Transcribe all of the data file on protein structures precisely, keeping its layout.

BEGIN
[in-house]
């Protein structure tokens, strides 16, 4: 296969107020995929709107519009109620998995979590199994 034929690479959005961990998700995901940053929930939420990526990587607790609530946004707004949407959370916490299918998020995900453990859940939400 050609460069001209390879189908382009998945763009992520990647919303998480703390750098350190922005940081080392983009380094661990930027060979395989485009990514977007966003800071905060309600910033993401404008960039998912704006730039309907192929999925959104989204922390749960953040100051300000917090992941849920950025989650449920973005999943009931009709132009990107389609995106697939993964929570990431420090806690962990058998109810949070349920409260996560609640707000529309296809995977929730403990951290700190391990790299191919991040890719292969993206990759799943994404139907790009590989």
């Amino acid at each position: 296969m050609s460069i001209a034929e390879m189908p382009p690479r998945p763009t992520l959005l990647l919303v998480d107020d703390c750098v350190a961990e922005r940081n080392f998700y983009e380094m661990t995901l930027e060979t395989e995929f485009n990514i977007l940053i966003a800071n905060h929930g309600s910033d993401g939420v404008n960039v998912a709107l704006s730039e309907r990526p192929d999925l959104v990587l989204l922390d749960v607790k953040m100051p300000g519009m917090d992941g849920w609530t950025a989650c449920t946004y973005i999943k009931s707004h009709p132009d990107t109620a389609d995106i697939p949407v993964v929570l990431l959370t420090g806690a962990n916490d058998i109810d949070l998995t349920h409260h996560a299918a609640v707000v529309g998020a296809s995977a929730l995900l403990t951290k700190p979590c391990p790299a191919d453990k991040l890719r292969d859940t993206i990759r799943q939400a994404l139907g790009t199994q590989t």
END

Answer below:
[in-house]
């Protein structure tokens, strides 16, 4: 296969107020995929709107519009109620998995979590199994 034929690479959005961990998700995901940053929930939420990526990587607790609530946004707004949407959370916490299918998020995900453990859940939400 050609460069001209390879189908382009998945763009992520990647919303998480703390750098350190922005940081080392983009380094661990930027060979395989485009990514977007966003800071905060309600910033993401404008960039998912704006730039309907192929999925959104989204922390749960953040100051300000917090992941849920950025989650449920973005999943009931009709132009990107389609995106697939993964929570990431420090806690962990058998109810949070349920409260996560609640707000529309296809995977929730403990951290700190391990790299191919991040890719292969993206990759799943994404139907790009590989």
């Amino acid at each position: 296969m050609s460069i001209a034929e390879m189908p382009p690479r998945p763009t992520l959005l990647l919303v998480d107020d703390c750098v350190a961990e922005r940081n080392f998700y983009e380094m661990t995901l930027e060979t395989e995929f485009n990514i977007l940053i966003a800071n905060h929930g309600s910033d993401g939420v404008n960039v998912a709107l704006s730039e309907r990526p192929d999925l959104v990587l989204l922390d749960v607790k953040m100051p300000g519009m917090d992941g849920w609530t950025a989650c449920t946004y973005i999943k009931s707004h009709p132009d990107t109620a389609d995106i697939p949407v993964v929570l990431l959370t420090g806690a962990n916490d058998i109810d949070l998995t349920h409260h996560a299918a609640v707000v529309g998020a296809s995977a929730l995900l403990t951290k700190p979590c391990p790299a191919d453990k991040l890719r292969d859940t993206i990759r799943q939400a994404l139907g790009t199994q590989t």